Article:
In [53]:
# import cross validation packages
from sklearn.model_selection import KFold, LeaveOneOut

# split into test and train
from sklearn.model_selection import train_test_split

X_train, X_test, y_train, y_test = train_test_split(X, y, test_size=0.2, 
                                                    random_state=0)

Our cross validation packages will take the number of folds but otherwise are very simple to initialize.

In [54]:
## Building KFolds with 5 Folds
KFold_5 = KFold(5)

## Building KFolds with 10 Folds
KFold_10 = KFold(10)

## Building LOO, leaving one out (naturally) 
LooCV = LeaveOneOut()

To demonstrate the use of the cross validation packages, I will first initialize and display the prediction score of each fold of our 5-fold cross validation.

Scikit-learn has a useful set of packages for iterating through each fold of a cross validation scheme in addition to making predictions on a model fit with cross validation. Plenty of models have built in cross validation functions (ie: LassoCV, LogisticRegressionCV) but this is a model agnostic framework — great for comparing the performance of a lot of models against eachother!

In [71]:
from sklearn.model_selection import cross_val_predict, cross_val_score

# load in Logistic Regression 
from sklearn.linear_model import LogisticRegression

# create an instance of Logistic Regression with default options
classifier = LogisticRegression()

# Display the prediction score of each fold
cross_val_score(classifier, X_train, y_train, cv=KFold_5)
Out[71]:
array([ 0.83333333,  0.95833333,  1.        ,  1.        ,  0.875     ])

As you can see not every fold was predicted equally well in our cross validation scheme.

We will use the cross_val_predict package to see how well our model works out of sample.

In [75]:
# Generate Predictions
predicted = cross_val_predict(classifier, X_test, y_test)

# Measure model performance
from sklearn import metrics
metrics.accuracy_score(y_test, predicted)
Out[75]:
0.90000000000000002

Comparing performance of different models

Below I’ll be using our cross validation methodology (the k-fold with 5 folds) to test the out of sample performance of our models. Each of the models will be fit on 4/5th of the training data 5 times and used to make 5 predictions on the out of sample data. The 5 out of sample predictions will be averaged then to make the final prediction.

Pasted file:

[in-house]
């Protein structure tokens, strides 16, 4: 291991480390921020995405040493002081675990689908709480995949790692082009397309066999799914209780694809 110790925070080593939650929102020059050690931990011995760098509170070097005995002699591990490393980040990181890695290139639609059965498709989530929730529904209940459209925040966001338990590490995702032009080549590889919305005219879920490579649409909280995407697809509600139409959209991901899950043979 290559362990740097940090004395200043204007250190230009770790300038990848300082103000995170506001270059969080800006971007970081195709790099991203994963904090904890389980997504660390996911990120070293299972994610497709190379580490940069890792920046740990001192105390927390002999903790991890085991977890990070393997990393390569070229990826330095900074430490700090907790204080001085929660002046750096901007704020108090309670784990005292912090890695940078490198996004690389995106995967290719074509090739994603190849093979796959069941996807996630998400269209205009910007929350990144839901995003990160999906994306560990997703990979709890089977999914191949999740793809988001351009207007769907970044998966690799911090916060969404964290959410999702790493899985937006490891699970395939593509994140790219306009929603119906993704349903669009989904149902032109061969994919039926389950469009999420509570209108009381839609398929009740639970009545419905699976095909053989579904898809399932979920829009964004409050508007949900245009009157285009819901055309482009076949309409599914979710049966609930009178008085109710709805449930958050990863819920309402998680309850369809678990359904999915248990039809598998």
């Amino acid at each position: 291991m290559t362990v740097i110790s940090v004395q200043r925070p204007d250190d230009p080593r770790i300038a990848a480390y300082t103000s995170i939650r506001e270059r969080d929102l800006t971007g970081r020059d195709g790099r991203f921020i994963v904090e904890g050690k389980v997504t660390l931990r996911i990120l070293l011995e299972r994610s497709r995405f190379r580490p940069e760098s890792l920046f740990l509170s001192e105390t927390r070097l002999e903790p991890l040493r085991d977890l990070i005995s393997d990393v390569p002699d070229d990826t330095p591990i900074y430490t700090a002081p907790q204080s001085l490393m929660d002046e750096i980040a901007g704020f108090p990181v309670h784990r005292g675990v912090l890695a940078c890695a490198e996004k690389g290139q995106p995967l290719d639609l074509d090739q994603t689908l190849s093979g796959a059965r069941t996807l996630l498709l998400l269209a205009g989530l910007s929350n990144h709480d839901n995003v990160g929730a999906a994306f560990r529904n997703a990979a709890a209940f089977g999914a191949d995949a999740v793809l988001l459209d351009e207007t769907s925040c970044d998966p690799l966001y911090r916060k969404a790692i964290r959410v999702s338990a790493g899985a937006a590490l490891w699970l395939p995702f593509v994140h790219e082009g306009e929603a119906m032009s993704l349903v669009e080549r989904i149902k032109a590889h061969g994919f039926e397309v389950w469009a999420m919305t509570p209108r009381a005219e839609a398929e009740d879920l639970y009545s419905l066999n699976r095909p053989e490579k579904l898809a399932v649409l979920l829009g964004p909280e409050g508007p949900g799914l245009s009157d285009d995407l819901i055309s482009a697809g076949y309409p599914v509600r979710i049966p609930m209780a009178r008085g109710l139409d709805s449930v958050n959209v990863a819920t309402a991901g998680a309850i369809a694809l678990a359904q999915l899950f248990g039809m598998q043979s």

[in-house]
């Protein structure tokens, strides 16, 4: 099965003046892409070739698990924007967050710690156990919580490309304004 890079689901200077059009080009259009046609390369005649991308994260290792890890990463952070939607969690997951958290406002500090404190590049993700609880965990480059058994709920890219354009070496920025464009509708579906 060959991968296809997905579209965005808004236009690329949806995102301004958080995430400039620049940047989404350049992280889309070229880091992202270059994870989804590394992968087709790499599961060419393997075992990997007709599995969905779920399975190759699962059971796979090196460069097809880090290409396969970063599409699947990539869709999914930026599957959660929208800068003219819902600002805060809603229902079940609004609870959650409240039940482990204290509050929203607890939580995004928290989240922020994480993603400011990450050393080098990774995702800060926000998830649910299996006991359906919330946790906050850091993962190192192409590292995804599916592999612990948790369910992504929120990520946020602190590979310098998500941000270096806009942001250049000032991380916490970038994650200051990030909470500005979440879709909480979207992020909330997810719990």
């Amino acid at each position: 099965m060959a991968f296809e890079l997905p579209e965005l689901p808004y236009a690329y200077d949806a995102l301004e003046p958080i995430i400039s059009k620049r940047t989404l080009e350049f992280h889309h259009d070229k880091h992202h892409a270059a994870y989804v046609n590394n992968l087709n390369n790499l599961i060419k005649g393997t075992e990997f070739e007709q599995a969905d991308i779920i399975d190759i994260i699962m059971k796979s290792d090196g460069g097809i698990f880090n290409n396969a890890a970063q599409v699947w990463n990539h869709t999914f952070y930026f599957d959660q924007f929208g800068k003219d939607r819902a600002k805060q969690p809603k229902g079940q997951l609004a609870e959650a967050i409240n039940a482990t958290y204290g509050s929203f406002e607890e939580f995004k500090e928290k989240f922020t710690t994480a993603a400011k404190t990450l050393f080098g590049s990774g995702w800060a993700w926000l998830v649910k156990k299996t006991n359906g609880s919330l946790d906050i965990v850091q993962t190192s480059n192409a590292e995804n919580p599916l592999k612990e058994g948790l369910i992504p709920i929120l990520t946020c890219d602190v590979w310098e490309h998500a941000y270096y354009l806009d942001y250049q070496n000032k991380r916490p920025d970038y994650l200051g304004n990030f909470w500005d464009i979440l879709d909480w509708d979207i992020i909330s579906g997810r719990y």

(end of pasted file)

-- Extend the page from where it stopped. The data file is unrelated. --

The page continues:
I’m testing the performane of a random set of classifier models with relatively random hyperparameters. If I wanted to get fancy I’d tune each of those hyperparameters individually, but as a start this is a good technique to see which models are looking promising on a new dataset.

In [81]:
from sklearn.neural_network import MLPClassifier
from sklearn.neighbors import KNeighborsClassifier
from sklearn.svm import SVC
from sklearn.gaussian_process import GaussianProcessClassifier
from sklearn.gaussian_process.kernels import RBF
from sklearn.tree import DecisionTreeClassifier
from sklearn.ensemble import RandomForestClassifier, AdaBoostClassifier
from sklearn.naive_bayes import GaussianNB
from sklearn.discriminant_analysis import QuadraticDiscriminantAnalysis
In [84]:
names = ["Nearest Neighbors", "Linear SVM", "RBF SVM", "Gaussian Process",
         "Decision Tree", "Random Forest", "Neural Net", "AdaBoost",
         "Naive Bayes", "QDA"]

classifiers = [
    KNeighborsClassifier(3),
    SVC(kernel="linear", C=0.025),
    SVC(gamma=2, C=1),
    GaussianProcessClassifier(1.0 * RBF(1.0), warm_start=True),
    DecisionTreeClassifier(max_depth=5),
    RandomForestClassifier(max_depth=5, n_estimators=10),
    MLPClassifier(alpha=1),
    AdaBoostClassifier(),
    GaussianNB(),
    QuadraticDiscriminantAnalysis()]

for name, clf in zip(names, classifiers):
    predicted = cross_val_predict(clf, X_test, y_test, cv=KFold_5)